Founder and CEO of Alpine Security, a Cerberus Sentinel company, Bestselling Author of The Smartest Person in the Room, Ironman, metal fan.
Very few industries loom as large in the collective cybersecurity consciousness as the medical device industry does — and with good reason. But the reasons why hackers choose this industry are not always as clear-cut as they seem.
One of the most sinister scenes in the long-running U.S. spy drama “Homeland” was one that saw Vice President Walden of the United States murdered remotely via a security vulnerability in his pacemaker. While this storyline is clearly one that belongs on a high-octane TV drama, the reality is that this narrative is grounded in fact. Dick Cheney, George W. Bush’s real-life vice president from 2001 to 2009, was sufficiently scared of a similar event. He felt the threat so real that the wireless capabilities in his own pacemaker were disabled in order to prevent this method of assassination from becoming reality.
Personal medical tech is an attack vector that is at the distinctly sexier end of a much larger problem: cyberattacks against medical devices and medical environments. Often the reasons behind a medical hack are more mundane, albeit no less sinister. The main driving force behind cybercriminal activity is the theft of medical or personal data for financial or political gain. I’ll be using this piece to explore some of the reasons why hackers may choose to attack a healthcare environment.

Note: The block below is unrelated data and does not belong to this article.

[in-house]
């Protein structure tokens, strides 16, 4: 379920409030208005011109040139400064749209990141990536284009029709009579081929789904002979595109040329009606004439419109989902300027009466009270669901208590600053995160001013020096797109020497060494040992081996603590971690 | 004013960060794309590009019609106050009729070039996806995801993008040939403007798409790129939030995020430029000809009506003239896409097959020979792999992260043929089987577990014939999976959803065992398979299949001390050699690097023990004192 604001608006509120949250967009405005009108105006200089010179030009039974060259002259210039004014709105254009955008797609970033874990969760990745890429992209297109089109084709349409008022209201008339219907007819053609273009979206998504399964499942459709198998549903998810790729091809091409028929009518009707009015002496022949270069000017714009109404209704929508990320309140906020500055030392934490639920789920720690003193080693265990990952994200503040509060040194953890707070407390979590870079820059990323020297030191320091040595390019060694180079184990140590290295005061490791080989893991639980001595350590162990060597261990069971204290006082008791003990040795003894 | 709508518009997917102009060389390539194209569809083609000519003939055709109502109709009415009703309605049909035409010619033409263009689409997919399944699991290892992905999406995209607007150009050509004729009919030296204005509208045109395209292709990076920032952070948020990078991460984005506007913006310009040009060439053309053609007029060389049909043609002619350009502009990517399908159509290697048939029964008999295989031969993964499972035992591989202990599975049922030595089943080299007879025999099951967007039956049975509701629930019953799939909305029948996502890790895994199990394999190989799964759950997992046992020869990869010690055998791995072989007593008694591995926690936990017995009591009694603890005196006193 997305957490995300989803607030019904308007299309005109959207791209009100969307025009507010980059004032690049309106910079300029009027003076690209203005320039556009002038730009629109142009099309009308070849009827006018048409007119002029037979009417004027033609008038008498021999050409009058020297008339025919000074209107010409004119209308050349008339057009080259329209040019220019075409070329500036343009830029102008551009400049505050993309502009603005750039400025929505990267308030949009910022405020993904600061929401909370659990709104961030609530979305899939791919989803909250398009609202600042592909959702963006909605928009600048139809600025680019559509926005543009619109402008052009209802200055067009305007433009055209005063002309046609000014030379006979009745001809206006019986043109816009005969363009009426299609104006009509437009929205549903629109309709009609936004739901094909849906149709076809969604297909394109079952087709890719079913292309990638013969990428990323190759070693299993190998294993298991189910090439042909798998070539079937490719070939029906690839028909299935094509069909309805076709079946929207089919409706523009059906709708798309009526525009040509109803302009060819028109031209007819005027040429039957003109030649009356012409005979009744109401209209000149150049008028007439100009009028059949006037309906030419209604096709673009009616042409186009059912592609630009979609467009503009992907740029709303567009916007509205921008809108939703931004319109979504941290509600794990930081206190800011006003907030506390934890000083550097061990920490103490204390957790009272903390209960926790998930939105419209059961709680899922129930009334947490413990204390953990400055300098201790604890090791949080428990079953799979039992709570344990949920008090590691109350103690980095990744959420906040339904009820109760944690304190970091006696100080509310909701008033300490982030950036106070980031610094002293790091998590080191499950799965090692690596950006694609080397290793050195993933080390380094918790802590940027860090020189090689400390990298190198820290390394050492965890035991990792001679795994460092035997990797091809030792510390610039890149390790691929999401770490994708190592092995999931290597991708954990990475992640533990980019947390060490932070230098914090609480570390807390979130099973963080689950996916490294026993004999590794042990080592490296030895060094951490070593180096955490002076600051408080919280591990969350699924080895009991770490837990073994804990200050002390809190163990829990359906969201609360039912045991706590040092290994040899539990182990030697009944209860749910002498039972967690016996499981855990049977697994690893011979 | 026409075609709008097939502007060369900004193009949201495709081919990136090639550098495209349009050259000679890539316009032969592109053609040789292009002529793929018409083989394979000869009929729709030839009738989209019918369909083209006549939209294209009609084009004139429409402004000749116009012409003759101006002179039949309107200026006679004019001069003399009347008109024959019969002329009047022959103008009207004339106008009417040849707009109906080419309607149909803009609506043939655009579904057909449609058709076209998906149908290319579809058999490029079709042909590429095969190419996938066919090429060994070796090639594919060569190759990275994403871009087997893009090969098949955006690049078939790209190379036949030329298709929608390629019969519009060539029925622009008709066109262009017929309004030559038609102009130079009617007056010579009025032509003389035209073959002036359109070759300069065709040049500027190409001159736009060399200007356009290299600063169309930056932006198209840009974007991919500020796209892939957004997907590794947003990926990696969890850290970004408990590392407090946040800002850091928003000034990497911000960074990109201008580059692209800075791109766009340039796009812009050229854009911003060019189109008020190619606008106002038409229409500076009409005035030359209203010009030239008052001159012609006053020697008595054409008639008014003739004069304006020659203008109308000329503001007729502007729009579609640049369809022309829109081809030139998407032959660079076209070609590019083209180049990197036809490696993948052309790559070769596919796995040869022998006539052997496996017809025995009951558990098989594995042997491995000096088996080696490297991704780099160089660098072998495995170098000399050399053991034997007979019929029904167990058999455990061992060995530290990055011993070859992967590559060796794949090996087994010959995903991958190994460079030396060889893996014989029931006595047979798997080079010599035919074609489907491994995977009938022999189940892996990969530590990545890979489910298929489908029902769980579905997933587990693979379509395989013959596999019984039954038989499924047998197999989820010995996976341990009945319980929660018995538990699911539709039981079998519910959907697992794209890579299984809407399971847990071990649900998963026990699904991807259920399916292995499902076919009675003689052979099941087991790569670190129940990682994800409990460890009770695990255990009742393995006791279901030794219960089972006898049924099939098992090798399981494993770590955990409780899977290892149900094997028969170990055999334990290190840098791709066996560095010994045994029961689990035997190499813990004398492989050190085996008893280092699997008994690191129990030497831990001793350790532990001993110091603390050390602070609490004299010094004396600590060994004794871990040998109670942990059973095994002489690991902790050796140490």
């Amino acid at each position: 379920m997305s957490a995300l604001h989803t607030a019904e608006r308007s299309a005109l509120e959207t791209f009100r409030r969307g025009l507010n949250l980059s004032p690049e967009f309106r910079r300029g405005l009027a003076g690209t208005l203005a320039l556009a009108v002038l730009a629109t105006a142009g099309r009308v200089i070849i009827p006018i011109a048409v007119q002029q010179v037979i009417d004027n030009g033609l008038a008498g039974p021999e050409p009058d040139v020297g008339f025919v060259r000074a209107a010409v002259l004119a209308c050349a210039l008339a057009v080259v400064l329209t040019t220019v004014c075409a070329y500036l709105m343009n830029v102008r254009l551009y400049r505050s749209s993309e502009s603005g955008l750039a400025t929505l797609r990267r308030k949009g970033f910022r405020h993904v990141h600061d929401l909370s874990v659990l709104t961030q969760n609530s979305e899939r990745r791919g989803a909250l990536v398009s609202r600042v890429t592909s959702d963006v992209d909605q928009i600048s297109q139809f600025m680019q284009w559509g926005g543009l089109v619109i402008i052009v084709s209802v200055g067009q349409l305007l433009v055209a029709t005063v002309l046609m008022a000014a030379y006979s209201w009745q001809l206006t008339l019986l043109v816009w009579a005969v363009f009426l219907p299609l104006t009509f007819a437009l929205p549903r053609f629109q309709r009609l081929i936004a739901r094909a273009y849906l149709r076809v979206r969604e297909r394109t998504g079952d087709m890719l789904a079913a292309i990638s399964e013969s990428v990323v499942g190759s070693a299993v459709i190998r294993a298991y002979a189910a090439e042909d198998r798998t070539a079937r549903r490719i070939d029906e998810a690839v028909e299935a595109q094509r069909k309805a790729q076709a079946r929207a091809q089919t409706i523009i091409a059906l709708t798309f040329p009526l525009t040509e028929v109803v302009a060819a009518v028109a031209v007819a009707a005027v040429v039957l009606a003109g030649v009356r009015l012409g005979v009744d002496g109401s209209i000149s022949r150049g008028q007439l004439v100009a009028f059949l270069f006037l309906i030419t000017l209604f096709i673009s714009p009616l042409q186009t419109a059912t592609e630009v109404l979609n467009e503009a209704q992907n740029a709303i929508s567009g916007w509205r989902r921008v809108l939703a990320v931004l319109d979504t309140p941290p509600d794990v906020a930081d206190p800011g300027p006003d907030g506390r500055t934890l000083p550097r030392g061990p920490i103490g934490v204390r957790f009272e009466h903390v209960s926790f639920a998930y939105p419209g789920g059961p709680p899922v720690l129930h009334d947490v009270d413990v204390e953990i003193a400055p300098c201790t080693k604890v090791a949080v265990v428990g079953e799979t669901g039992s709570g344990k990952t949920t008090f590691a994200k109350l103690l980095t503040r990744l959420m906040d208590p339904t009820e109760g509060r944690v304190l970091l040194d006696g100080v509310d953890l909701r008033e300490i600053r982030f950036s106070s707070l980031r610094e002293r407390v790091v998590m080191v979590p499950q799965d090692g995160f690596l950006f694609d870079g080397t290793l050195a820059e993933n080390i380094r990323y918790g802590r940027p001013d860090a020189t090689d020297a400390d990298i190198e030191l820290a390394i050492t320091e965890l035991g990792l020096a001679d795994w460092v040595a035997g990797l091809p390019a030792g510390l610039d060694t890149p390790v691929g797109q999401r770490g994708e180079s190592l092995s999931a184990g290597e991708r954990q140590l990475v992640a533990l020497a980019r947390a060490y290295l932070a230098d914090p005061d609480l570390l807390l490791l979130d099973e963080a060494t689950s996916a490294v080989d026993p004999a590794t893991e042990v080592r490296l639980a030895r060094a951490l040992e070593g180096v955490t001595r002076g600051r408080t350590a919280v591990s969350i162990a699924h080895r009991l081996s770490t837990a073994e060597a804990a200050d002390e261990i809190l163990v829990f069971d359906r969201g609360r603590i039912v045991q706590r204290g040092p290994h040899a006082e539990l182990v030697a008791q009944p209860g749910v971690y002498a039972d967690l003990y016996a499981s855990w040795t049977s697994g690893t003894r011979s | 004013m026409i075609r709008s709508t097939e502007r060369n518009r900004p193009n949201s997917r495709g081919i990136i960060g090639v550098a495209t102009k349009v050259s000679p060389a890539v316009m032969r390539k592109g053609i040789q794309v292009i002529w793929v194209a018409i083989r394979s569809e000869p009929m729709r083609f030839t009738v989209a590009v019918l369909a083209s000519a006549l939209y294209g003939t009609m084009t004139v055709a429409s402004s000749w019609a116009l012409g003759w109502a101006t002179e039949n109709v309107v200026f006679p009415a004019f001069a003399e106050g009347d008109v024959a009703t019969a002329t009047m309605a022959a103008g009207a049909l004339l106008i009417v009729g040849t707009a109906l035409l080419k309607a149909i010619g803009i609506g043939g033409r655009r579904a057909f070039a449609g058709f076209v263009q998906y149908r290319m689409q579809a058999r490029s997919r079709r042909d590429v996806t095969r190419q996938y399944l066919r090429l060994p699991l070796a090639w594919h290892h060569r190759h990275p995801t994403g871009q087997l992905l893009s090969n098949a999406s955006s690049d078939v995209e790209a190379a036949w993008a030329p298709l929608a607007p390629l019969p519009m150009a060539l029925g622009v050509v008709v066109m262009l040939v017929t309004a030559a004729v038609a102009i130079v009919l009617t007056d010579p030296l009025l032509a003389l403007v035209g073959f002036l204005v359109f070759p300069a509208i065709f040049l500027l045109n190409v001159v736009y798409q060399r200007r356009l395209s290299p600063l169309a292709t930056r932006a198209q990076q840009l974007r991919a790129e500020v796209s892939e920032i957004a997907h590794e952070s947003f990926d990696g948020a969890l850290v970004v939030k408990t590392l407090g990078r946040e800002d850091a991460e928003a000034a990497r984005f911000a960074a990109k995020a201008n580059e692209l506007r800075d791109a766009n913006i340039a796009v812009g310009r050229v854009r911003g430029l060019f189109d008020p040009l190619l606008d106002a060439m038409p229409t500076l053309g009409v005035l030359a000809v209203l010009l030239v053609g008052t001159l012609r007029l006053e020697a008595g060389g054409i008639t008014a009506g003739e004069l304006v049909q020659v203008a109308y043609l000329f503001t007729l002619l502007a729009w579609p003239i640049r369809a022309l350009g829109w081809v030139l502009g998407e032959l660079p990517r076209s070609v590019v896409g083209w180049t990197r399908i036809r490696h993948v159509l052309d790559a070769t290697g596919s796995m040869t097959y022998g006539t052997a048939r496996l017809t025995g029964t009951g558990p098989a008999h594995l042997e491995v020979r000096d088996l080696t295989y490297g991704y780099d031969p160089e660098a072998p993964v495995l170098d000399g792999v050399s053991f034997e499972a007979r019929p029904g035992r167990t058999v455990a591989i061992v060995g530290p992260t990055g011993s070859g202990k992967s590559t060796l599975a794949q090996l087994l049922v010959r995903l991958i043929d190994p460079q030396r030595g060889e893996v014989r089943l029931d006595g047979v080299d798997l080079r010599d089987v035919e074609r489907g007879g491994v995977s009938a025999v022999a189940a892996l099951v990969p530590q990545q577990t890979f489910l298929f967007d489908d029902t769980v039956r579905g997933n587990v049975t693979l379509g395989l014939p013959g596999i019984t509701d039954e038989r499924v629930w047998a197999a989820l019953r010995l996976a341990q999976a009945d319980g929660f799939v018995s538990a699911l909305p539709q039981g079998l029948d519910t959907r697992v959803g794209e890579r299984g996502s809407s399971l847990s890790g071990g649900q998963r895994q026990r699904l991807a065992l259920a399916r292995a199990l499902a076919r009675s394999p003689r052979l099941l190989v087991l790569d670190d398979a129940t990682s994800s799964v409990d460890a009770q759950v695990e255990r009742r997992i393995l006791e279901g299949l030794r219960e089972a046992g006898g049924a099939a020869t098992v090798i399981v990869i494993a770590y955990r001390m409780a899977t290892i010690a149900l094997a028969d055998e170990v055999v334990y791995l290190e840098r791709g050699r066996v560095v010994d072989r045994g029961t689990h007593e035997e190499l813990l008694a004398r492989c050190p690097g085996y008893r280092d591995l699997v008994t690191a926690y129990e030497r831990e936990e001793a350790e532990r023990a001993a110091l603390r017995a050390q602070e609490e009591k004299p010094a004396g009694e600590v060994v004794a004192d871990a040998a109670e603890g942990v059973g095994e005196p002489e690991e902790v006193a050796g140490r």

The Theft Of Health Information
When you get to the bare bones of an issue, the cybercrime economy is one of theft, with cybercriminals acting as the internet’s burglars. This remains equally true in a medical context. In terms of PII (personally identifiable information), medical data, often referred to as PHI (protected health information), is among the most sensitive data that can be made public, and its use by cybercriminals for extortion purposes could be immense.
Imagine, for example, if sensitive data from a sexual health clinic or a rehab facility were made public: Individuals — particularly those in the public eye — would be desperate to keep these intimate details private,…